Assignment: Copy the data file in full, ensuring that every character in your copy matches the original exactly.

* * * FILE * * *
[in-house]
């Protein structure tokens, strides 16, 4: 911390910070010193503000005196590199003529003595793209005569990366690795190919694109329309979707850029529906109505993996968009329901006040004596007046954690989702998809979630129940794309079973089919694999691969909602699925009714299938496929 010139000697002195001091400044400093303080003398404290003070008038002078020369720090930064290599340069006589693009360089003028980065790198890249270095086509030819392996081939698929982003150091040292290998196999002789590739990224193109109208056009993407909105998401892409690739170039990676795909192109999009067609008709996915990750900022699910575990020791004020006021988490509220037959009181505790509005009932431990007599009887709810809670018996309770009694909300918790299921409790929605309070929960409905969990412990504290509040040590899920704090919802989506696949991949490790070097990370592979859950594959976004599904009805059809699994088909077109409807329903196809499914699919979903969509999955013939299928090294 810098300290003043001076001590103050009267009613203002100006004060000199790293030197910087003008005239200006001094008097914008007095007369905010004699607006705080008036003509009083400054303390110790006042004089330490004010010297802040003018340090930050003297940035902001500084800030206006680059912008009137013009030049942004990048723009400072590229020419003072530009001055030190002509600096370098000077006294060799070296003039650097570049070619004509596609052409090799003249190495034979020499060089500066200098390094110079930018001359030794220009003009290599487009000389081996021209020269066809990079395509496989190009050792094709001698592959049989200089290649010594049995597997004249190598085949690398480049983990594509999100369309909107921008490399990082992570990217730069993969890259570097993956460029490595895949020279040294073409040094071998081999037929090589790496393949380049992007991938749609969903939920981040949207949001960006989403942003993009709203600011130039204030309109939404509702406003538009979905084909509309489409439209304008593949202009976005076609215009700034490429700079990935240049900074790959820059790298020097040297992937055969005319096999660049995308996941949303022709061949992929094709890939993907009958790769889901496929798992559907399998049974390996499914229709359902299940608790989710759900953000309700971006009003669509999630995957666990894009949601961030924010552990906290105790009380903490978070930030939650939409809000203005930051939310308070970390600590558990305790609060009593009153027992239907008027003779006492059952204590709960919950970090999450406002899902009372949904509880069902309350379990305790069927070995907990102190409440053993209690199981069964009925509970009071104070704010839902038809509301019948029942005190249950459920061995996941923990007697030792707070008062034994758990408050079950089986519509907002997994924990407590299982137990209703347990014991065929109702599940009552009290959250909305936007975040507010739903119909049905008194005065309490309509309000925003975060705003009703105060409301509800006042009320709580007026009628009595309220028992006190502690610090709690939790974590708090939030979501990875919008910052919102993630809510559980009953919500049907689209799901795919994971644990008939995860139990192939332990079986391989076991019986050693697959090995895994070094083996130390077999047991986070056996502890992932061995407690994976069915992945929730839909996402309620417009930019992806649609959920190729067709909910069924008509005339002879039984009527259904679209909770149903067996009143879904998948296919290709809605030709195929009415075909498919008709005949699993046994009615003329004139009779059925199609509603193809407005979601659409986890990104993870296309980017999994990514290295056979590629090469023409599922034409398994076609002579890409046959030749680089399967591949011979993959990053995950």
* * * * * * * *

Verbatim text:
[in-house]
């Protein structure tokens, strides 16, 4: 911390910070010193503000005196590199003529003595793209005569990366690795190919694109329309979707850029529906109505993996968009329901006040004596007046954690989702998809979630129940794309079973089919694999691969909602699925009714299938496929 010139000697002195001091400044400093303080003398404290003070008038002078020369720090930064290599340069006589693009360089003028980065790198890249270095086509030819392996081939698929982003150091040292290998196999002789590739990224193109109208056009993407909105998401892409690739170039990676795909192109999009067609008709996915990750900022699910575990020791004020006021988490509220037959009181505790509005009932431990007599009887709810809670018996309770009694909300918790299921409790929605309070929960409905969990412990504290509040040590899920704090919802989506696949991949490790070097990370592979859950594959976004599904009805059809699994088909077109409807329903196809499914699919979903969509999955013939299928090294 810098300290003043001076001590103050009267009613203002100006004060000199790293030197910087003008005239200006001094008097914008007095007369905010004699607006705080008036003509009083400054303390110790006042004089330490004010010297802040003018340090930050003297940035902001500084800030206006680059912008009137013009030049942004990048723009400072590229020419003072530009001055030190002509600096370098000077006294060799070296003039650097570049070619004509596609052409090799003249190495034979020499060089500066200098390094110079930018001359030794220009003009290599487009000389081996021209020269066809990079395509496989190009050792094709001698592959049989200089290649010594049995597997004249190598085949690398480049983990594509999100369309909107921008490399990082992570990217730069993969890259570097993956460029490595895949020279040294073409040094071998081999037929090589790496393949380049992007991938749609969903939920981040949207949001960006989403942003993009709203600011130039204030309109939404509702406003538009979905084909509309489409439209304008593949202009976005076609215009700034490429700079990935240049900074790959820059790298020097040297992937055969005319096999660049995308996941949303022709061949992929094709890939993907009958790769889901496929798992559907399998049974390996499914229709359902299940608790989710759900953000309700971006009003669509999630995957666990894009949601961030924010552990906290105790009380903490978070930030939650939409809000203005930051939310308070970390600590558990305790609060009593009153027992239907008027003779006492059952204590709960919950970090999450406002899902009372949904509880069902309350379990305790069927070995907990102190409440053993209690199981069964009925509970009071104070704010839902038809509301019948029942005190249950459920061995996941923990007697030792707070008062034994758990408050079950089986519509907002997994924990407590299982137990209703347990014991065929109702599940009552009290959250909305936007975040507010739903119909049905008194005065309490309509309000925003975060705003009703105060409301509800006042009320709580007026009628009595309220028992006190502690610090709690939790974590708090939030979501990875919008910052919102993630809510559980009953919500049907689209799901795919994971644990008939995860139990192939332990079986391989076991019986050693697959090995895994070094083996130390077999047991986070056996502890992932061995407690994976069915992945929730839909996402309620417009930019992806649609959920190729067709909910069924008509005339002879039984009527259904679209909770149903067996009143879904998948296919290709809605030709195929009415075909498919008709005949699993046994009615003329004139009779059925199609509603193809407005979601659409986890990104993870296309980017999994990514290295056979590629090469023409599922034409398994076609002579890409046959030749680089399967591949011979993959990053995950």